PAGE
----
“Severe problems in the military-run Brazilian air traffic control system, widely known before the crash, were covered over by authorities. However, an investigation by the U.S. National Transportation Safety Board concluded that, as I also had been reporting, systemic and operational faults by Brazilian air traffic control were likely the primary cause of the disaster. (The N.T.S.B. was involved in the investigation in Brazil because one of the planes, the Boeing 737, was American-made. The Legacy was made by the Brazilian manufacturer Embraer.)

“The lawsuit – which accuses me of causing “dishonor” to the entire nation of Brazil – was based on the remarkable legal assertion that the plaintiff, as a Brazilian citizen, suffered an insult to her honor because of my reporting – even though she was never mentioned in any way. Among the odd things that I am falsely accused of writing – as an insult to the honor of all Brazilians, according to the suit – is that “Brazil is most idiot of idiots.”

“That and other fabricated comments attributed to me in the suit were mostly culled, in fact, from comments appended to, or linked from, various Web sites in Brazilian media in which anonymous Brazilians ranted about me and even, in some cases, about Brazilian authorities for the disgraceful way they handled the aftermath of the crash. Ultimately such online mayhem melds into a rat’s-nest of bewildering hyperlinks, with lots of side trips down links that can lead to Crazy Lane.

“But even if I forgotten basic grammatical elements of my native tongue and had written that Brazil is “most idiot of idiots,” that would not be remotely actionable in any country with any respect for free speech – and certainly not under U.S. law.”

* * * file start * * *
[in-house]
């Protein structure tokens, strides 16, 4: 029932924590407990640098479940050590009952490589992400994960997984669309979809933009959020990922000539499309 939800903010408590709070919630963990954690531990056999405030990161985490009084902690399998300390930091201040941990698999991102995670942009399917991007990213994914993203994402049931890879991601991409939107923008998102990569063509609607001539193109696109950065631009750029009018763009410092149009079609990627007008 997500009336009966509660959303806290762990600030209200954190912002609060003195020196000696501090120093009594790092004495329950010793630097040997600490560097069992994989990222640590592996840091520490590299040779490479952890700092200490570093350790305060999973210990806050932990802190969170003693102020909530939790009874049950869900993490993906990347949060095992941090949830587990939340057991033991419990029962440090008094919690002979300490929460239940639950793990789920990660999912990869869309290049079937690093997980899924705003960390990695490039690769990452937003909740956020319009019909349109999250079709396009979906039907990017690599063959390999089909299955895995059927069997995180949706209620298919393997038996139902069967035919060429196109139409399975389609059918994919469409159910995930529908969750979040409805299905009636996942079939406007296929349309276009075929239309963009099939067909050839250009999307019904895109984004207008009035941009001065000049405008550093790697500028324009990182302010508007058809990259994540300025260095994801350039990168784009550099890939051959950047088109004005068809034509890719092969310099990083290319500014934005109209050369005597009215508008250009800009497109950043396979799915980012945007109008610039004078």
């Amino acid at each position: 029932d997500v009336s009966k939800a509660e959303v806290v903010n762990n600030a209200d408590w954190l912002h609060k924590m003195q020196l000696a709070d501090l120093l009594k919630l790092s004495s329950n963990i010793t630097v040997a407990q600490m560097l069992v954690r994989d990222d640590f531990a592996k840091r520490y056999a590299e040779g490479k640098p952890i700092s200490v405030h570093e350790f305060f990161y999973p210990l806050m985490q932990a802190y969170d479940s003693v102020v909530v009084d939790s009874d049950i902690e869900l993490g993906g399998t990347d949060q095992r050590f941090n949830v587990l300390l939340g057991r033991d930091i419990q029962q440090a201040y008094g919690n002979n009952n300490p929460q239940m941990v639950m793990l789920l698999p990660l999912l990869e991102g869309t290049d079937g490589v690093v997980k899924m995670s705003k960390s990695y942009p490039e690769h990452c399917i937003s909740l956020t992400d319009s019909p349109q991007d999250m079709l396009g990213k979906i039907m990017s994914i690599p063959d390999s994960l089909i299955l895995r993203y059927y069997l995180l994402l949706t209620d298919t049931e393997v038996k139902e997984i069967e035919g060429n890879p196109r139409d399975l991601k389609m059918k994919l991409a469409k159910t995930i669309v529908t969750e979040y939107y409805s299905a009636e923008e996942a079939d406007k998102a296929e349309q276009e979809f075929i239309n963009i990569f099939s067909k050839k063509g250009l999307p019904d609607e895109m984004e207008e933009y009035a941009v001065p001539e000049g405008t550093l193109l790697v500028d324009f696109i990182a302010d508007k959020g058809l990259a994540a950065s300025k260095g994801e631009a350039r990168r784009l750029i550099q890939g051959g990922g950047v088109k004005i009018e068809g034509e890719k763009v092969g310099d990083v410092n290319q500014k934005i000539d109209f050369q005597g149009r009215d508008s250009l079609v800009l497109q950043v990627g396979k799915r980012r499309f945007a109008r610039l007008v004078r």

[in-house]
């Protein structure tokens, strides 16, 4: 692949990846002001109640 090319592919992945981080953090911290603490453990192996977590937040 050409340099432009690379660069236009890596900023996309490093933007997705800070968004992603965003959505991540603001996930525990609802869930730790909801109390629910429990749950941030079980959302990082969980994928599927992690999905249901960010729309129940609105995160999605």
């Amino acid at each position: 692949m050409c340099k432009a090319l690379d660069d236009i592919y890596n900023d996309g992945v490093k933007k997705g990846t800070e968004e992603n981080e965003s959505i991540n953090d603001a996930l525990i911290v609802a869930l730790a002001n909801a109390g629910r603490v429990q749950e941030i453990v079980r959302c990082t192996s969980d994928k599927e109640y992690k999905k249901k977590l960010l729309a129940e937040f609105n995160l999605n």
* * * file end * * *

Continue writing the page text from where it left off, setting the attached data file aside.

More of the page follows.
The accident

The flight 1907 from Gol airline, which was going from Manaus to Rio de Janeiro, with a stop in Brazilian capital Brasília, crashed in northern Mato Grosso state, September 29, 2006, killing all 148 passengers and six crew members.

The accident occurred after a collision with a Legacy executive jet manufactured by Brazilian company Embraer, which landed safely at an airbase in southern Pará state.

The pilots of the Legacy, Joseph Lepore and Jan Paul Paladino, both from the United States, are accused of not having turned on the Traffic Collision Avoidance System (TCAS), equipment necessary for contact between the aircraft and the air traffic towers.

The complaint presented by Brazil’s Federal Public Ministry, in May 2007, reports that the Boeing’s transponder remained on throughout the flight, while the Legacy equipment was turned off during the flight.

The transponder is a device that interacts with the secondary air control radars and other transponders, providing information about the position and movement of the aircraft.

In the sequence of errors that caused the accident there was also a miscommunication between controllers and pilots of the Brazilian jet, who, not understanding the instructions, would have flown the aircraft at the same altitude of the Gol’s plane, 37 000 feet.

In May 2007, pilots and four flight controllers has been charged by federal prosecutors for the crime of endangering the security of Brazil’s air transportation. In December 2008, the Americans were acquitted of the negligence charges, but in 2010 the court overturned the acquittal and ordered the resumption of the trial.

In May 2011, they were sentenced by the justice of Mato Grosso to four years and four months in semi-open prison for exposing an aircraft to danger with the aggravating factor that such act resulted in death. The penalty, however, was converted to community service to be done in the United States and the pilots were forbidden from practicing their profession.

In 2008, flight controllers Leandro José Santos de Barros and Felipe Santos dos Reis were summarily acquitted of all charges by the Federal Court. Jomarcelo Fernandes dos Santos was also acquitted of the crime in May 2011. In the same decision, the court of Mato Grosso sentenced Lucivando Tibúrcio de Alencar to community service for endangering the safety of air transportation.